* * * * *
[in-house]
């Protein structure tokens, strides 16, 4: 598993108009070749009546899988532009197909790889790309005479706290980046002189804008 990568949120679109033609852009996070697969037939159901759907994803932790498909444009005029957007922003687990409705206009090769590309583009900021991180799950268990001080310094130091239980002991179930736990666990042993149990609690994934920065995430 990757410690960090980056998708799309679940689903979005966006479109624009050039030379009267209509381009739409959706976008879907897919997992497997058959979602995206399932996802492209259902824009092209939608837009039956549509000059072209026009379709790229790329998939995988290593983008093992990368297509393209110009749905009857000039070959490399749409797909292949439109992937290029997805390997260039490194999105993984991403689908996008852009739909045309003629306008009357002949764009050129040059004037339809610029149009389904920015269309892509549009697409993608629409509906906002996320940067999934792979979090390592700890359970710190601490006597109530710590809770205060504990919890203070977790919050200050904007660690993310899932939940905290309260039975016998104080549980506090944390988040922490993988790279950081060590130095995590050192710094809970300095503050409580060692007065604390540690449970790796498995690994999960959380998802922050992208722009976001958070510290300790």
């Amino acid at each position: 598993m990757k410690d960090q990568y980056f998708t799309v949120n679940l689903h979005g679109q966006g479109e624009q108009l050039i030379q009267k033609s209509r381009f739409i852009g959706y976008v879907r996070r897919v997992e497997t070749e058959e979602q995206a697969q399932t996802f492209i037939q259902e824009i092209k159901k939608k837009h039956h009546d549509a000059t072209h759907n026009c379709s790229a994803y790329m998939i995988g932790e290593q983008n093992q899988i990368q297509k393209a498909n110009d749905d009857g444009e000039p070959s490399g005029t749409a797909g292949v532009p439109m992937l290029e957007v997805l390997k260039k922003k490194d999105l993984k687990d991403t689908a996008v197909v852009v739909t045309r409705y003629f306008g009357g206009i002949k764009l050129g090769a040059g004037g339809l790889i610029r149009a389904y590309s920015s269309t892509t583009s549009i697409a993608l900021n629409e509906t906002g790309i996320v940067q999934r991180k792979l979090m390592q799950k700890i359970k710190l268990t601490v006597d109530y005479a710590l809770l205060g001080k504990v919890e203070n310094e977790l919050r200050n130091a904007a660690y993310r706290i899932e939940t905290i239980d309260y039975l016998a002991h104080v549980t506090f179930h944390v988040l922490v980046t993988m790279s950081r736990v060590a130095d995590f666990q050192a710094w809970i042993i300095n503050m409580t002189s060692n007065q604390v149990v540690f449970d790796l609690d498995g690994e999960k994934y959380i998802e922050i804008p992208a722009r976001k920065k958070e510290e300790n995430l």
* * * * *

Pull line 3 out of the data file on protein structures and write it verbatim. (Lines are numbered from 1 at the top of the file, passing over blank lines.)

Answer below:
């Amino acid at each position: 598993m990757k410690d960090q990568y980056f998708t799309v949120n679940l689903h979005g679109q966006g479109e624009q108009l050039i030379q009267k033609s209509r381009f739409i852009g959706y976008v879907r996070r897919v997992e497997t070749e058959e979602q995206a697969q399932t996802f492209i037939q259902e824009i092209k159901k939608k837009h039956h009546d549509a000059t072209h759907n026009c379709s790229a994803y790329m998939i995988g932790e290593q983008n093992q899988i990368q297509k393209a498909n110009d749905d009857g444009e000039p070959s490399g005029t749409a797909g292949v532009p439109m992937l290029e957007v997805l390997k260039k922003k490194d999105l993984k687990d991403t689908a996008v197909v852009v739909t045309r409705y003629f306008g009357g206009i002949k764009l050129g090769a040059g004037g339809l790889i610029r149009a389904y590309s920015s269309t892509t583009s549009i697409a993608l900021n629409e509906t906002g790309i996320v940067q999934r991180k792979l979090m390592q799950k700890i359970k710190l268990t601490v006597d109530y005479a710590l809770l205060g001080k504990v919890e203070n310094e977790l919050r200050n130091a904007a660690y993310r706290i899932e939940t905290i239980d309260y039975l016998a002991h104080v549980t506090f179930h944390v988040l922490v980046t993988m790279s950081r736990v060590a130095d995590f666990q050192a710094w809970i042993i300095n503050m409580t002189s060692n007065q604390v149990v540690f449970d790796l609690d498995g690994e999960k994934y959380i998802e922050i804008p992208a722009r976001k920065k958070e510290e300790n995430l």